"An utterly gorgeous and touching tale of love, hope and sacrifice; this novel broke my heart and then stitched it back together just in time to break it all over again. You will emerge breathless, longing for even a glimpse of those rolling bluegrass hills of Kentucky, and completely certain of the possibility of young love. I know I did." –Leslye Walton, author of the award-winning novel The Strange and Beautiful Sorrows of Ava Lavender
“The Love That Split the World is a YA game changer. Every scene sizzles with emotional intensity, and Emily Henry’s pitch-perfect sentences will echo in my head for a long time to come.” –Kass Morgan, New York Times bestselling author of The 100
"With aching first love, stunning world-building and a supporting cast that beg for their own books, The Love That Split the World has everything a story needs to turn me into an obsessed reader, begging for more. I am absolutely in love!" –Christina Lauren, New York Times bestselling author
“The sweet, summertime mist of small-town Kentucky sets the perfect stage for this authentic, magical, and oh-so-swoony debut. An evocative exploration of first love, identity and the power of story! A must read.” –Wendy Wunder, author of The Probability of Miracles and The Museum of Intangible Things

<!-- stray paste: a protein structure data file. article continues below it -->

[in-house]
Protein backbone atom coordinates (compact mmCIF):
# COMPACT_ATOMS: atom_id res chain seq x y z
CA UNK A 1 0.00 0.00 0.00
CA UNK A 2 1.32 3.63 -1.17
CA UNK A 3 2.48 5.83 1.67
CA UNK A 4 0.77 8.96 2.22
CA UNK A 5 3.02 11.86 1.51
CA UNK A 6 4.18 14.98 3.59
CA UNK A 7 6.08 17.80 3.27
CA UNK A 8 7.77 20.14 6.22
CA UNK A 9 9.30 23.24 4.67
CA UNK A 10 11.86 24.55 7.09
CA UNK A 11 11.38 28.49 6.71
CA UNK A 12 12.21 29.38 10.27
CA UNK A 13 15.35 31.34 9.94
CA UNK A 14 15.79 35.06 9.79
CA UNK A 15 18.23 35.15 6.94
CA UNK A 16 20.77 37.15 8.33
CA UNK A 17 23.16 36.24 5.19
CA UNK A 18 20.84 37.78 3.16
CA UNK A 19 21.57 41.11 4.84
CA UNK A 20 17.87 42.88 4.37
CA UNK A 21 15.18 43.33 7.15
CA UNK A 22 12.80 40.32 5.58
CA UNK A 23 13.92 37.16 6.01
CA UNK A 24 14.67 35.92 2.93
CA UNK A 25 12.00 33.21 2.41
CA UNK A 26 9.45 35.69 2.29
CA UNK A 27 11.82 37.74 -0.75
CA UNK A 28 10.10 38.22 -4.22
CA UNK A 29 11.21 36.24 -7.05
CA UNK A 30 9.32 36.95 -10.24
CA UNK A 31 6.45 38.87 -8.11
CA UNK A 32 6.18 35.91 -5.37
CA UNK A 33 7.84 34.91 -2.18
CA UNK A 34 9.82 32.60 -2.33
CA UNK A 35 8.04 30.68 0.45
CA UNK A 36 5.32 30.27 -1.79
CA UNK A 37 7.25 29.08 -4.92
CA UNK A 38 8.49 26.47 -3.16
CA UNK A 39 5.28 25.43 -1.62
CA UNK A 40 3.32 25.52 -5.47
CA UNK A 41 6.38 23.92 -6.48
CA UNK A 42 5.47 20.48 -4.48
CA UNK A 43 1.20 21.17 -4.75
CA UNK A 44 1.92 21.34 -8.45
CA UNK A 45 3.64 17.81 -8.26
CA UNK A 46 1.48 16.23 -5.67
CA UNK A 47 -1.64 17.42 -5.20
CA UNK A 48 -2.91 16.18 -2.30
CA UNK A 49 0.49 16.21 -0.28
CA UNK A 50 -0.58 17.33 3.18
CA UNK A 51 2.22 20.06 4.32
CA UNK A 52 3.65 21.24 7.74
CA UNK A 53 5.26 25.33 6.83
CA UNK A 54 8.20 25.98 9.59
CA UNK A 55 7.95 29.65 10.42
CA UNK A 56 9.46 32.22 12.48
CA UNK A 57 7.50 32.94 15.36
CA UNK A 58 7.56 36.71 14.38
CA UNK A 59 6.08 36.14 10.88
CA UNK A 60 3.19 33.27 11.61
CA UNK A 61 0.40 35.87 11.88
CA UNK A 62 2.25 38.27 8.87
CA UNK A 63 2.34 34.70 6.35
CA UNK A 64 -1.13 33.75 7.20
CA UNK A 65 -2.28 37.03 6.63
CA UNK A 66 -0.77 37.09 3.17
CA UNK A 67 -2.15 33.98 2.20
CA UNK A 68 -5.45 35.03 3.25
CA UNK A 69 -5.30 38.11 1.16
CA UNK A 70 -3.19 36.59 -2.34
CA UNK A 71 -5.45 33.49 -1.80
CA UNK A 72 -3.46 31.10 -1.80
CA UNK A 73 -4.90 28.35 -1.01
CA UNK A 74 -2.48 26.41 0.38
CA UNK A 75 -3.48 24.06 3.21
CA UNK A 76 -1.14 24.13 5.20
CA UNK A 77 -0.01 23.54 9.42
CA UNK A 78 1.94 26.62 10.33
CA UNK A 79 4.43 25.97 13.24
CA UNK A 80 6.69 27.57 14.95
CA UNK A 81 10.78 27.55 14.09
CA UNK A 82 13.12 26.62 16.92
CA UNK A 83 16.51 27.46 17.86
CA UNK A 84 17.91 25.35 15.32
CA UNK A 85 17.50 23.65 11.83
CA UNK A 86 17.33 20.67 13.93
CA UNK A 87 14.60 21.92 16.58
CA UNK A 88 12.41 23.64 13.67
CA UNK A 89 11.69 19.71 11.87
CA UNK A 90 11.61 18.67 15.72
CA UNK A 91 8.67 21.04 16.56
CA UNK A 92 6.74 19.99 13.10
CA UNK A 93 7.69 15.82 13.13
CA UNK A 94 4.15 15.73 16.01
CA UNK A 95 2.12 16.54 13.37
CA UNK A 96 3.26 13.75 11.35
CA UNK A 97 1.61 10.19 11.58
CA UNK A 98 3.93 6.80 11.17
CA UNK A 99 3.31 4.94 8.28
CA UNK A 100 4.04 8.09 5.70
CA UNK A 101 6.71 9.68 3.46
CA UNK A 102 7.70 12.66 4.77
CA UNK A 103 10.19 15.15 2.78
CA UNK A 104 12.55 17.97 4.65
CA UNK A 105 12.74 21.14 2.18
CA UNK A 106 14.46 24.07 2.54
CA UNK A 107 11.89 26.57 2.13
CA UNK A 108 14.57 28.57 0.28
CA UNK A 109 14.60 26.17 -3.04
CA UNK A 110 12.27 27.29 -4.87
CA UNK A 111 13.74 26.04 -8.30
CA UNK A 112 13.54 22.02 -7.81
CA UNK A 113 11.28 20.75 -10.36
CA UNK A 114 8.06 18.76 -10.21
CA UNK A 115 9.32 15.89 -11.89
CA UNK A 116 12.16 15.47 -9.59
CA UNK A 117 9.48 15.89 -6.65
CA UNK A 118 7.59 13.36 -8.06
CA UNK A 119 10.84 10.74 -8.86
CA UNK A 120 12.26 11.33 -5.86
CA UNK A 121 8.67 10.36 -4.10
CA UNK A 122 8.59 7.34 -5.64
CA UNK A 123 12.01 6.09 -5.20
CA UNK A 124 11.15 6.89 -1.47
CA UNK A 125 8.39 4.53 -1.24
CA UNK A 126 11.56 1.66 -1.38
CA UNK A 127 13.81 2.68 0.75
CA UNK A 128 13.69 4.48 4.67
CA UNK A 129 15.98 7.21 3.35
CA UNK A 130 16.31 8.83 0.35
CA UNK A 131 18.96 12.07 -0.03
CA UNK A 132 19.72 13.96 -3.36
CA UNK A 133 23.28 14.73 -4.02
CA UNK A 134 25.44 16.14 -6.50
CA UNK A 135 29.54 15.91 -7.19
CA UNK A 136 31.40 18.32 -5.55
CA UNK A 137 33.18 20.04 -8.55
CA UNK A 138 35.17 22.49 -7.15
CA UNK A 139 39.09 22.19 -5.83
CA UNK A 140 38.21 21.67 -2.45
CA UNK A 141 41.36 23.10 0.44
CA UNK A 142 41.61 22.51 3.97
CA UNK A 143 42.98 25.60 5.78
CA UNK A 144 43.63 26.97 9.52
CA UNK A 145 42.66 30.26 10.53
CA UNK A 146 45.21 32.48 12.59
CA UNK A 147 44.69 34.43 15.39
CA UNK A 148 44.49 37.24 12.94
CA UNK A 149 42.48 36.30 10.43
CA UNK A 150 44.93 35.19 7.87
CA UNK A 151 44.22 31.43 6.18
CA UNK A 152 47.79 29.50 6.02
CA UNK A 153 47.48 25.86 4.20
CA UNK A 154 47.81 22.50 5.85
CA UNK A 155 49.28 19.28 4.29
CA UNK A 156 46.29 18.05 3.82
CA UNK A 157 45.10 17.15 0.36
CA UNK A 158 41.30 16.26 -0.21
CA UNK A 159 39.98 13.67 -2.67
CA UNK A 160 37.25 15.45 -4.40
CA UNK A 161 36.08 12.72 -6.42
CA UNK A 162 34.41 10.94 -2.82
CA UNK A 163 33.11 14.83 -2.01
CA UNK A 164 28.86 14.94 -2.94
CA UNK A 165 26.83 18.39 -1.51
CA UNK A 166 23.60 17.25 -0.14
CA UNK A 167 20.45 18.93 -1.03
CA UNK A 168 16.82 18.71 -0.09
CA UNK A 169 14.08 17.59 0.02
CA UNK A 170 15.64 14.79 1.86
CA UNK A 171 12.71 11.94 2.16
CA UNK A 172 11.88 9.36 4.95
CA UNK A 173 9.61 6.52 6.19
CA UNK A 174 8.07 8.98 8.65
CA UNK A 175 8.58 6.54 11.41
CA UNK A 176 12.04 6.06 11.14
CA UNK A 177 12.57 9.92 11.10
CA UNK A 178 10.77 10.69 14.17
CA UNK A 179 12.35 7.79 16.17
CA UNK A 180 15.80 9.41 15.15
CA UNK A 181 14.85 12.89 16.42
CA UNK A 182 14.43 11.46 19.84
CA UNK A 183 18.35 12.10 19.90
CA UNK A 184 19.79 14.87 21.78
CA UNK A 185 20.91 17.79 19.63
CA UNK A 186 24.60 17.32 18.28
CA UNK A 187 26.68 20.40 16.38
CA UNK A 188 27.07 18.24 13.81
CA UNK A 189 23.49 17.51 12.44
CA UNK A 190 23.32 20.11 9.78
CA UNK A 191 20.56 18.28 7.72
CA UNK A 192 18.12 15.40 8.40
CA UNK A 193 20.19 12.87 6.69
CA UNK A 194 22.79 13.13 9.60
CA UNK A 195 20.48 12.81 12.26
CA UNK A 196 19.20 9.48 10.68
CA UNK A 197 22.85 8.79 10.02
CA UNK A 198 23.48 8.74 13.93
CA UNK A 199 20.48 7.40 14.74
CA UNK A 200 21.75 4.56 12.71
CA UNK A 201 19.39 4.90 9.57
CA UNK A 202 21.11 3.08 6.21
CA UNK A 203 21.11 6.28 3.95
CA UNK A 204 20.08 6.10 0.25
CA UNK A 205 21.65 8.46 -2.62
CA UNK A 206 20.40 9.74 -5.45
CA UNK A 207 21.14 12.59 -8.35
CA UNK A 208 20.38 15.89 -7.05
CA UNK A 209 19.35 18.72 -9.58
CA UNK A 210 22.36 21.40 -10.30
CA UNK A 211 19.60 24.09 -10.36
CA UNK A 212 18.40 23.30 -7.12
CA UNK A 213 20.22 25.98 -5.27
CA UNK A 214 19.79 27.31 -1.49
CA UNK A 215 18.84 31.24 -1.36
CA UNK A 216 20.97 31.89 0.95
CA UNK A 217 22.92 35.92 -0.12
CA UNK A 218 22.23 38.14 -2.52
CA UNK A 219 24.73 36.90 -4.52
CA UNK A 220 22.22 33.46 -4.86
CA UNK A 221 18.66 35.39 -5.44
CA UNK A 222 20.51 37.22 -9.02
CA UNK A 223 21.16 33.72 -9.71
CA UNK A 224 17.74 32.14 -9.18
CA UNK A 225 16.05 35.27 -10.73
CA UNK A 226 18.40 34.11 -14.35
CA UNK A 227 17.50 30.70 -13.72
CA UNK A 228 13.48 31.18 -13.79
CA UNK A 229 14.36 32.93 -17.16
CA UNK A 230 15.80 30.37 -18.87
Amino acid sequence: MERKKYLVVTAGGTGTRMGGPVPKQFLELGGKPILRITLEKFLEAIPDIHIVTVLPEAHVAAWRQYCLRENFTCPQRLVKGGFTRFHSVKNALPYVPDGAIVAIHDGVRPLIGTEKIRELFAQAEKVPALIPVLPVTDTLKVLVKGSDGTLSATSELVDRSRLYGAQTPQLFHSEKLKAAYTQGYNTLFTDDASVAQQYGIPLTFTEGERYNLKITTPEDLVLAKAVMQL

"A well-written piece of magic realism about the price we pay for daring to love, and the price we pay if we don’t." –Booklist
“It’s got all the ingredients of a riveting read, like time travel and a mythology twist.” –EW.com
Top customer reviews
Somewhere between now and then, I got the email from Goodreads alerting me that the book was on sale for something like $1.99, so I downloaded it to my Kindle. After reading something heavy, I thought a good paranormal YA love story would be a nice change of pace, so I started it.
And it wasn’t what I expected. Not that that’s entirely a bad thing.
The story begins with Natalie receiving a late-night visit from “Grandmother”—perhaps a spiritual entity or an imaginary friend who tells her stories. Grandmother hadn’t visited in a long time, perhaps because earlier in her life, Natalie underwent some psychotherapy because of nightmares. But Grandmother is back with an ominous warning: Natalie has three months to save him, and she should seek Alice Chan for assistance.
This is a wonderful starting point. There are clear stakes (three months to save someone!), and a clear mystery (who’s the him that needs to be saved?)—maybe even more than one mystery (who’s Alice Chan, why is she important, and how does Natalie find her?)—so I wanted to keep reading.